GB:
I spend most of my time in SSMS, and I have quite a library of useful DMV queries that I have built up over the years. I have used various different types of Source Control at different times. I always teach people that the Script button in SSMS is their friend. I never want to make a change or create an object in the SSMS GUI without looking at the T-SQL commands that are going to be run. Unless you work at an ISV, having a good backup and recovery strategy for your databases is even more important that simply having all of your DDL scripted out and in Source Control.
RM:
What would you most like to see added to T-SQL in the next iteration?
GB:
I honestly don’t have any pet command or extension that I am anxiously waiting for in T-SQL.
RM:
Let’s chat briefly about your life as a teacher and writer. What do you consider the most difficult aspect of teaching? And how does a teacher become a published writer? Was it a natural progression for you?
GB:
One of the most difficult aspects of teaching is the reality of “grade inflation”, where some students get very upset if they don’t get 100% on every assignment or test. On the other hand, I really enjoy teaching people how to use SQL Server the “proper” way, so that they can be safe and effective DBAs. There are so many people who are accidental DBAs, who unfortunately have no idea, what they are doing! They can be really dangerous, where they can make one mistake that have huge consequences. I’m not sure that teaching really led into writing for me. I think being a speaker was more of an inspiration.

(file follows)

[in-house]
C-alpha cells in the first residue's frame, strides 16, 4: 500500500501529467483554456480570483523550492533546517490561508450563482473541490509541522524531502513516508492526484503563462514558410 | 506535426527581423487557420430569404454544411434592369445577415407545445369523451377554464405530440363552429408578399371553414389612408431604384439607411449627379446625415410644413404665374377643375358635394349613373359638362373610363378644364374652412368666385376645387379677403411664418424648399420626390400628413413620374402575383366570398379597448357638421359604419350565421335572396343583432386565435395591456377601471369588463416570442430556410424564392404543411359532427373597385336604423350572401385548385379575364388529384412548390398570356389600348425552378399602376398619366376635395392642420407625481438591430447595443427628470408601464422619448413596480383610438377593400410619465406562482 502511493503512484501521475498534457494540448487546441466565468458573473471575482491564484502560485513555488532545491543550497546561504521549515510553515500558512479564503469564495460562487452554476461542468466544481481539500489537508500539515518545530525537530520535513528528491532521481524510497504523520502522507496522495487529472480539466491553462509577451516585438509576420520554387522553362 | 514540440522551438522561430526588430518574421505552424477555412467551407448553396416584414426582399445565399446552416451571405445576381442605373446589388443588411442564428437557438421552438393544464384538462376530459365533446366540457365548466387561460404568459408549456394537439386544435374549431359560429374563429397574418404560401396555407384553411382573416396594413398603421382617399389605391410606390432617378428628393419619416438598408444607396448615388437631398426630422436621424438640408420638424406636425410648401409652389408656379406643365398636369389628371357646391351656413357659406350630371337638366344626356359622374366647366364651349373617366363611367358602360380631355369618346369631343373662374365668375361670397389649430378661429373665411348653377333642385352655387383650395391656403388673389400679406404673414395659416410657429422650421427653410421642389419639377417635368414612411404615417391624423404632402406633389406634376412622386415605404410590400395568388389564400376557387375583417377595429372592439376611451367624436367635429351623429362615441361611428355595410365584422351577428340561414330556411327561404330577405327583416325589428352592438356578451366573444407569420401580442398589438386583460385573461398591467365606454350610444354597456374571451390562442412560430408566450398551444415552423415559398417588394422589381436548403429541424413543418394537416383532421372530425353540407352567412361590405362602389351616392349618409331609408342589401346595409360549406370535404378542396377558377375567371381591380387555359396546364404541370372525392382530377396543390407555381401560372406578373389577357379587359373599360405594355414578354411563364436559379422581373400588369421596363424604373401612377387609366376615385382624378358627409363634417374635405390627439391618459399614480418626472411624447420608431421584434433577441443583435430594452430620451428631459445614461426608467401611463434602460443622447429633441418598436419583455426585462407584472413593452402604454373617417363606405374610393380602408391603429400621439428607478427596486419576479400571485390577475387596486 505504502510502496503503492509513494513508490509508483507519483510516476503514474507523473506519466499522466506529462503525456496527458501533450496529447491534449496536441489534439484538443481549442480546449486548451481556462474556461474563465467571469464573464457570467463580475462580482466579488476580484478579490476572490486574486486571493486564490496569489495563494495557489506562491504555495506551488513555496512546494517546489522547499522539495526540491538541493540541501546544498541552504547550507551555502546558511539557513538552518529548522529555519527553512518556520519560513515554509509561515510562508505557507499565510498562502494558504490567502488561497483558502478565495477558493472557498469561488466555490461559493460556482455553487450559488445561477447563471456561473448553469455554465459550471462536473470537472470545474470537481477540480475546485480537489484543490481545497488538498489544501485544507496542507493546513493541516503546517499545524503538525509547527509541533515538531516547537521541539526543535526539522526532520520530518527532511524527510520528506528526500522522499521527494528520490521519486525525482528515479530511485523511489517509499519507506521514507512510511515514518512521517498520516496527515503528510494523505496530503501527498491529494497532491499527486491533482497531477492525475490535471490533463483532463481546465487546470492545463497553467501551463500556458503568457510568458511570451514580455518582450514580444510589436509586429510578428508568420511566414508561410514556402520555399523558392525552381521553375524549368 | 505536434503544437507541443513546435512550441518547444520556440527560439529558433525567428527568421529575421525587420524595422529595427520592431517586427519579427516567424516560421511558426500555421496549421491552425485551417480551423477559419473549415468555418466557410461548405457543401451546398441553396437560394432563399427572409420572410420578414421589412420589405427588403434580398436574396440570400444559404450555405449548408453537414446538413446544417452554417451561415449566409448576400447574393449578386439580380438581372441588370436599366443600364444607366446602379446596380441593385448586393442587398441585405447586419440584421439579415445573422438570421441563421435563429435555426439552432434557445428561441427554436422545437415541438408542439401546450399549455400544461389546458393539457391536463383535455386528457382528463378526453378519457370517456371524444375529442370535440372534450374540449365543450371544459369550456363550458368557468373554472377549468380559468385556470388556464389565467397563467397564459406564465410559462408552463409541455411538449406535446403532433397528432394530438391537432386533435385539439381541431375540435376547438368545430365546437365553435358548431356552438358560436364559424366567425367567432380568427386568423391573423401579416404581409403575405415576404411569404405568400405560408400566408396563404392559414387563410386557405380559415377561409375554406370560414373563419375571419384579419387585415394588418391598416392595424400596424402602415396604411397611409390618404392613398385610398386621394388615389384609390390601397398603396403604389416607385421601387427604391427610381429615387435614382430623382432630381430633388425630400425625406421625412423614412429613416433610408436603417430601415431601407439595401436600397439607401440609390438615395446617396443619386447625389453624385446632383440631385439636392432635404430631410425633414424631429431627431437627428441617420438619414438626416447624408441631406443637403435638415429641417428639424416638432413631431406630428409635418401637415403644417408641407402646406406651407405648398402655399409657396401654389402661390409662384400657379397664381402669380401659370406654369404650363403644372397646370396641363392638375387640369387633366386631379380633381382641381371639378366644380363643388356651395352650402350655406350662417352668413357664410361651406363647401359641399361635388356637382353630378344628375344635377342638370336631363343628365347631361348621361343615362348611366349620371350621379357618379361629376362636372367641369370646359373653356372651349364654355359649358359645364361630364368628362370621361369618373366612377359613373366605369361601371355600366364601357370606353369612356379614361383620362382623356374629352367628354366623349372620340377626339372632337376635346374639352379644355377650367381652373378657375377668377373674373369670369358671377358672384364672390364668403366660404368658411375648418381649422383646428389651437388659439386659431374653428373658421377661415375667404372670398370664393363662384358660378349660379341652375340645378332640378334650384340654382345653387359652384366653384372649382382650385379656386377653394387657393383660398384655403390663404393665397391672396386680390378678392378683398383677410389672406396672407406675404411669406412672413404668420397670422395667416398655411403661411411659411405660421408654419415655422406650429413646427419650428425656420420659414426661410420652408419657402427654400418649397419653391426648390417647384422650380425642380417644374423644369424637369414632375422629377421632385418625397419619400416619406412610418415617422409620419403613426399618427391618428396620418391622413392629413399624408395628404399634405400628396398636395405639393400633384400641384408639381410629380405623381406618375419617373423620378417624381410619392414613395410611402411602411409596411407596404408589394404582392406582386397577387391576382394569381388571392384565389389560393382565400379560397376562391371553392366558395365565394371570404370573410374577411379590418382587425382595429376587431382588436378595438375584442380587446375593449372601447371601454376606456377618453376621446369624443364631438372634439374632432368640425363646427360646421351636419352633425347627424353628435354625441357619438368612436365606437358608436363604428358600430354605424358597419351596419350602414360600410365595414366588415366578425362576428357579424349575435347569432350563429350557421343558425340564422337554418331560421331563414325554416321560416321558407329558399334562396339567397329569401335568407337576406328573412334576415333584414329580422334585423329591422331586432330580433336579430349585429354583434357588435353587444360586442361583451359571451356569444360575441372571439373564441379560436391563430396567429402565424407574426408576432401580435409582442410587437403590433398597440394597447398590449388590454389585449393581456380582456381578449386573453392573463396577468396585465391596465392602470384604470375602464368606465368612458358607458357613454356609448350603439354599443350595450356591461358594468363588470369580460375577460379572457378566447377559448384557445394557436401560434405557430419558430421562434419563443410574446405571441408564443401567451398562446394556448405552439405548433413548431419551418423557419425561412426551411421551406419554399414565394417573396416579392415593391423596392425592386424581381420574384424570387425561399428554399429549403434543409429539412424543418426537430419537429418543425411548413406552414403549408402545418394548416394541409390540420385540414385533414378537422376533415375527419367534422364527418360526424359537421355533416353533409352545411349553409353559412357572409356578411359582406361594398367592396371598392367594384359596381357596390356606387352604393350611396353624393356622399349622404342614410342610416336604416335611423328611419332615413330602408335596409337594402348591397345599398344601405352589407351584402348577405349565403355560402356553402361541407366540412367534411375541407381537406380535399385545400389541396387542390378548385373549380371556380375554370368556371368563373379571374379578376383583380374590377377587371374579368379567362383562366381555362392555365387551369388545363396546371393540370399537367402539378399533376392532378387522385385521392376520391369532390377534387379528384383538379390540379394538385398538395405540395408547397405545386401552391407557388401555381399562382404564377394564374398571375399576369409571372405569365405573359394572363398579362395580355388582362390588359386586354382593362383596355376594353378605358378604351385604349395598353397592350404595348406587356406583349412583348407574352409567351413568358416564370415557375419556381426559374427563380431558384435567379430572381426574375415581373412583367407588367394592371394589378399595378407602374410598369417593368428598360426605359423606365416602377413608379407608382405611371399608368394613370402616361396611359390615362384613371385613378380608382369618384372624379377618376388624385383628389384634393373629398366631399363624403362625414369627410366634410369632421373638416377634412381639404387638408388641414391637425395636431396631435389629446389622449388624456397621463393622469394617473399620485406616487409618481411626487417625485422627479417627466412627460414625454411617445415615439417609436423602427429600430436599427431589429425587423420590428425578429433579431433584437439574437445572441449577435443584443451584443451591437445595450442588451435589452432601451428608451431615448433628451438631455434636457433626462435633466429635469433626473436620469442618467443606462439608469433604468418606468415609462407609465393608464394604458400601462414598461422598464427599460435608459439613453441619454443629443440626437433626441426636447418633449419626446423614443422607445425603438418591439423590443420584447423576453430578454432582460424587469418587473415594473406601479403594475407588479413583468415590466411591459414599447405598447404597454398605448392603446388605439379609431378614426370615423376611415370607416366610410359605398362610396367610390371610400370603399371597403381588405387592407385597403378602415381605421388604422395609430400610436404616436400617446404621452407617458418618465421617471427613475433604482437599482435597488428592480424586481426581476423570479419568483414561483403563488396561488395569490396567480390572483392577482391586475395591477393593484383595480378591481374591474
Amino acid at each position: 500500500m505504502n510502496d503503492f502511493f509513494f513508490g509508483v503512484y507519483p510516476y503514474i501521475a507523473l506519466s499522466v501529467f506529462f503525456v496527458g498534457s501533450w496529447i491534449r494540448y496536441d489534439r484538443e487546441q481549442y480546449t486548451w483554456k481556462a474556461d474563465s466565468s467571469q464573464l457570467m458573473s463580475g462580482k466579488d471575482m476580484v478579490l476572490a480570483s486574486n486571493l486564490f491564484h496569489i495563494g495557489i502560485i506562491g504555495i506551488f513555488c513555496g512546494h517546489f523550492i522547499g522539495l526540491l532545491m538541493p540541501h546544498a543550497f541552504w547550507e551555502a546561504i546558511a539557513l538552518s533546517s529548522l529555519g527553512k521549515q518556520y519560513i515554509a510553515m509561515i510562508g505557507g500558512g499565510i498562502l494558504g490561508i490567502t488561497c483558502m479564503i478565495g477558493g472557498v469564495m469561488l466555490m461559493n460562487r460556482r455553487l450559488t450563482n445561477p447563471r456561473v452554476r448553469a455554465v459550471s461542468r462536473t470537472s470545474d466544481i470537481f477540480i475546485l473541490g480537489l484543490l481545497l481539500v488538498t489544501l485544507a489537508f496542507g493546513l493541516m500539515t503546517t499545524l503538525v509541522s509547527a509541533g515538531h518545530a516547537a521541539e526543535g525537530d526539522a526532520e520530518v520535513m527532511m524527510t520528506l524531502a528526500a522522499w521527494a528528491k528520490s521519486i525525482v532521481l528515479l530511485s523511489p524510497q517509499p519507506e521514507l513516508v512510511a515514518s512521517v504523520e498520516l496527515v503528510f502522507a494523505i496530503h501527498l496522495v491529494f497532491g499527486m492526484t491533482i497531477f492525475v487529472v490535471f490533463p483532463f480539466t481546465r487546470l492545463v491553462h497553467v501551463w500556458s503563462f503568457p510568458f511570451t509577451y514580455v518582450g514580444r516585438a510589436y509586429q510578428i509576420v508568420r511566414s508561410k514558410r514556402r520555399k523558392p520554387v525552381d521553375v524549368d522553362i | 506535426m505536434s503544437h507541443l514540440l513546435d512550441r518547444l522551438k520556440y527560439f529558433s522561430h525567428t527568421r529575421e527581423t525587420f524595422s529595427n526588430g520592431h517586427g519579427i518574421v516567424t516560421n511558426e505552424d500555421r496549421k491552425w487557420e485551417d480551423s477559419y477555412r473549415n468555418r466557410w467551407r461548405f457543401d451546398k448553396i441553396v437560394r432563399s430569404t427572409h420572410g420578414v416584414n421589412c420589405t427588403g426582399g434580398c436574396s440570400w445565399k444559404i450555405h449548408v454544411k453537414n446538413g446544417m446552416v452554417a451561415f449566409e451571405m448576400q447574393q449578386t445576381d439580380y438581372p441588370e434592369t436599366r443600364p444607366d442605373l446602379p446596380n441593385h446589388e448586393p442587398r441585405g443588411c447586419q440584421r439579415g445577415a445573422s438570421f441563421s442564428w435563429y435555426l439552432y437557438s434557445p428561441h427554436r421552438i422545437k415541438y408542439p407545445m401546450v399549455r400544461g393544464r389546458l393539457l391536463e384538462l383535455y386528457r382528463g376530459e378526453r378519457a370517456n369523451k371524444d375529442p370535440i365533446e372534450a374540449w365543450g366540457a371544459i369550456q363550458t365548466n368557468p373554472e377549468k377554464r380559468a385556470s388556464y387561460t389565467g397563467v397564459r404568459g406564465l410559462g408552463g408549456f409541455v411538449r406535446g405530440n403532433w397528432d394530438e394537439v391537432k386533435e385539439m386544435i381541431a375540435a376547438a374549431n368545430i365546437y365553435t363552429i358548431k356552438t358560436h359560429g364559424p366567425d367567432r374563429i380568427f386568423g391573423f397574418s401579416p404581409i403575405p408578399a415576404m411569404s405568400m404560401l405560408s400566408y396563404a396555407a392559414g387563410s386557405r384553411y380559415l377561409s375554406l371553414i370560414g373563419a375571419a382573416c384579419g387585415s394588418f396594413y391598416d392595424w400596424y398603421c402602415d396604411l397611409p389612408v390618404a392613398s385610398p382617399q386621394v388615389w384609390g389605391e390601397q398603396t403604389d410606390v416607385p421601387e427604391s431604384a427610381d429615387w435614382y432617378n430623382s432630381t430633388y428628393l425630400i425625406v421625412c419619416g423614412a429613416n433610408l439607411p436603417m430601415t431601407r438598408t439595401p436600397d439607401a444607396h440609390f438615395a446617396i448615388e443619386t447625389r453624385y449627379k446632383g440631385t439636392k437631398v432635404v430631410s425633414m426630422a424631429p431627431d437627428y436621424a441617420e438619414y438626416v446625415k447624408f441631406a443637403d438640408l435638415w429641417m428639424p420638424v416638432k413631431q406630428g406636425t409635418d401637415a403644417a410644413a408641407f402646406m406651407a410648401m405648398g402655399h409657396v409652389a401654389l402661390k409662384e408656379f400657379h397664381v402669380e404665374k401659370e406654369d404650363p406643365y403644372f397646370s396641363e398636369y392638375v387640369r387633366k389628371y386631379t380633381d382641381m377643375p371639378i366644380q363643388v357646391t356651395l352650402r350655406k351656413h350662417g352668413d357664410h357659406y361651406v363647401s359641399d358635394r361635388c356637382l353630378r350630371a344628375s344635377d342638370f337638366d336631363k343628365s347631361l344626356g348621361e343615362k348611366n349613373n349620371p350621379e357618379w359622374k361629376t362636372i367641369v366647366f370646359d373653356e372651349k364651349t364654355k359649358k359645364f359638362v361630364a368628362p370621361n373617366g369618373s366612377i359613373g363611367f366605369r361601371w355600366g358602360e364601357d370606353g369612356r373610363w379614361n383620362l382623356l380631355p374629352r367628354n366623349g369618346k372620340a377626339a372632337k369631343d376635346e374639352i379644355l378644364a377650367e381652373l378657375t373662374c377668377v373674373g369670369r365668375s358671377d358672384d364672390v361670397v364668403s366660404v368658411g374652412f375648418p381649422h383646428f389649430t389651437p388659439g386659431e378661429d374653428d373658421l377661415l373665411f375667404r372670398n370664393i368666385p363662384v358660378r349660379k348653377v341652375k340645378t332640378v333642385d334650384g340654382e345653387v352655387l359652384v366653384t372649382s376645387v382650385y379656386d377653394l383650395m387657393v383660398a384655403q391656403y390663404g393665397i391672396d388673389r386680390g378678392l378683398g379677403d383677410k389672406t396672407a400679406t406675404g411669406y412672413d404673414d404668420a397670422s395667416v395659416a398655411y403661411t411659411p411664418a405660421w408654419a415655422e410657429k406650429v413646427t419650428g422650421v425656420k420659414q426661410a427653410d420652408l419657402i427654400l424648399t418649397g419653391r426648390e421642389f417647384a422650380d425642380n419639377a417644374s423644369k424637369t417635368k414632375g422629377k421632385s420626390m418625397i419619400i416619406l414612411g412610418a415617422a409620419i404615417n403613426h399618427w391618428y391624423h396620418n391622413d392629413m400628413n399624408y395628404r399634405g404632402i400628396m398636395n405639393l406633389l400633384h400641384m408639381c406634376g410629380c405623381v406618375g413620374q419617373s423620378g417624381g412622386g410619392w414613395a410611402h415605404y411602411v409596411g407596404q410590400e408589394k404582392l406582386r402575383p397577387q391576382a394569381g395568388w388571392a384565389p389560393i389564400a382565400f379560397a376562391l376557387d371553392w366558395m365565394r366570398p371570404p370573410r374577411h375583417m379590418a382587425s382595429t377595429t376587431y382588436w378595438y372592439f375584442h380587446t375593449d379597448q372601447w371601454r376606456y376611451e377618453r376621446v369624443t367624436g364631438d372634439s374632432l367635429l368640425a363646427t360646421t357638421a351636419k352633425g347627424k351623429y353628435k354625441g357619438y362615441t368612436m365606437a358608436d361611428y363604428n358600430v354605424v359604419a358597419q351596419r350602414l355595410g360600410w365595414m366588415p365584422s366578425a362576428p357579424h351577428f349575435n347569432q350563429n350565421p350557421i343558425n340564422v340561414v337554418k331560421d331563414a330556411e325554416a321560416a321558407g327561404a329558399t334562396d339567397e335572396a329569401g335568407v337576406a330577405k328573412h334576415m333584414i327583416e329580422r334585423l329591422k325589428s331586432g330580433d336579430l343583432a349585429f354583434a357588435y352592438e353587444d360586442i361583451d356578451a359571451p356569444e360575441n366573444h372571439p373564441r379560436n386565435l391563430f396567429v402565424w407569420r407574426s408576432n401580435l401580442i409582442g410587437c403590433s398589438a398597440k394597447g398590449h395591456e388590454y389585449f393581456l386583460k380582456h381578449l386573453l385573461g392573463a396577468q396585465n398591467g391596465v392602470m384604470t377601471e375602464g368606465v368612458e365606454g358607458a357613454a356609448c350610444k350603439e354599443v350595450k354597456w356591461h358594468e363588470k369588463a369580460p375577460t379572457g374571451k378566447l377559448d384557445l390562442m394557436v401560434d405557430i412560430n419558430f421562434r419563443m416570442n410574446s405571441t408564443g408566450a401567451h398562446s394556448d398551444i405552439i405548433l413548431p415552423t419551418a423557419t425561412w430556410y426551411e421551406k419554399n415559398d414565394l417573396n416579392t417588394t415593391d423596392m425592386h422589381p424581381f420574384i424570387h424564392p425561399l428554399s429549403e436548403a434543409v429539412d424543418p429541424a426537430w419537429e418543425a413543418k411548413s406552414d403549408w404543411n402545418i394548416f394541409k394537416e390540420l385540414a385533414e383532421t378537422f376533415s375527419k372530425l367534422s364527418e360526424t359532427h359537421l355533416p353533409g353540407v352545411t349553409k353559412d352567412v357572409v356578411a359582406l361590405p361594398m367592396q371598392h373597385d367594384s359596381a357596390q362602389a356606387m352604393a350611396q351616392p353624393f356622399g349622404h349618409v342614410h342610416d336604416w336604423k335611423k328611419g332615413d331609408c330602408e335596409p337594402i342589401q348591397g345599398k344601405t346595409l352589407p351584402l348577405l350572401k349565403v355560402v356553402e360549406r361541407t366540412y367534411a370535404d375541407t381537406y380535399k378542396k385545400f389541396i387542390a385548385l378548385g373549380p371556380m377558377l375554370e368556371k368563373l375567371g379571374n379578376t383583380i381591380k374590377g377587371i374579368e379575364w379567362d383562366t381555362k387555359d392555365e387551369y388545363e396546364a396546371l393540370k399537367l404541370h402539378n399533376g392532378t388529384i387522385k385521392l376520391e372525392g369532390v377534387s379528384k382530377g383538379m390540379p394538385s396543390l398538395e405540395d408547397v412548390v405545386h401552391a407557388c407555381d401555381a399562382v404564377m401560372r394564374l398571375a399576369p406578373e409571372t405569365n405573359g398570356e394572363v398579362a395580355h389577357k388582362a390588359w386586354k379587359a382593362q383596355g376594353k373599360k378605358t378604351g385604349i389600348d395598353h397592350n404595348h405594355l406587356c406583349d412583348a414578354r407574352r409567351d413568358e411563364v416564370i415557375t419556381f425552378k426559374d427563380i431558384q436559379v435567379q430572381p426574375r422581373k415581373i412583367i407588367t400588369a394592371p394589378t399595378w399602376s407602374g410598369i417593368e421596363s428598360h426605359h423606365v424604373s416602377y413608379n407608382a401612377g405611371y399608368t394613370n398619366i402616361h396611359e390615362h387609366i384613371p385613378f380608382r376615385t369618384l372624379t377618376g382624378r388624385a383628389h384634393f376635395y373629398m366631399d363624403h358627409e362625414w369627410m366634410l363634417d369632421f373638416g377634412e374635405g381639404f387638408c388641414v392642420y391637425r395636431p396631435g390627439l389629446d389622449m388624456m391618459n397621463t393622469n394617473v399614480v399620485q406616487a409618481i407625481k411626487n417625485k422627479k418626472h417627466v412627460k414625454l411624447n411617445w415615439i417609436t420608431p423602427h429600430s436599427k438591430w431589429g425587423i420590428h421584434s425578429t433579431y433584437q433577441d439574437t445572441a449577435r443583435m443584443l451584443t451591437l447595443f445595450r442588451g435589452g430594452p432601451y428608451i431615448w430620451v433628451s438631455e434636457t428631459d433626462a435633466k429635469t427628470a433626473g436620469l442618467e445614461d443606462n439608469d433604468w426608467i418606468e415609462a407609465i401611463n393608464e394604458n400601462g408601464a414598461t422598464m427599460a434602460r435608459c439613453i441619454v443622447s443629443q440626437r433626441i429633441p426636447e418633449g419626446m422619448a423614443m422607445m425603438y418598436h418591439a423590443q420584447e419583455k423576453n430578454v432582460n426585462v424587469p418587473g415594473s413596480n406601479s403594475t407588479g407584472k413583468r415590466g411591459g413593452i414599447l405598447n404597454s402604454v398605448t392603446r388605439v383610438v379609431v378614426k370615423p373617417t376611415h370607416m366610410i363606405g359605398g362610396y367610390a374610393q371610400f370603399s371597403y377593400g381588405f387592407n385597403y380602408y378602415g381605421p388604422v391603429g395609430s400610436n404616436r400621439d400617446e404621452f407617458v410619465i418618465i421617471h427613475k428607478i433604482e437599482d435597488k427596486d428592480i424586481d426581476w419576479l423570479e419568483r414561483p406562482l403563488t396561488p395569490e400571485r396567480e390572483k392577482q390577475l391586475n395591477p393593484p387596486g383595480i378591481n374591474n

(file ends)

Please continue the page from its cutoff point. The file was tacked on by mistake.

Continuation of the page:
RM:
You wrote SQL Server Hardware and contributed to Volume 1 and Volume 2 of SQL Server MVP Deep Dives. Were there attempts at other books before then?
GB:
No, not really. I have been blogging pretty regularly for over five years, and between that and my speaking at big conferences, it seemed like a natural progression to eventually write a book. Being able to just write a few chapters for the MVP Deep Dives books was a good way to get started. I always thought that I would try to write a few magazine articles first, but that never happened. I am really grateful that Tony Davis at Red Gate gave me a chance to write SQL Server Hardware.
RM:
Were there books that were important to you when you were learning to programme?
GB:
When I was first learning, I used to read Visual Basic Programmer’s Journal quite a bit. I have bought so many books from Microsoft Press, APress, and Wrox over the years, they tend to blur together. Honestly, Redgate has been putting out some very good SQL Server books over the last several years.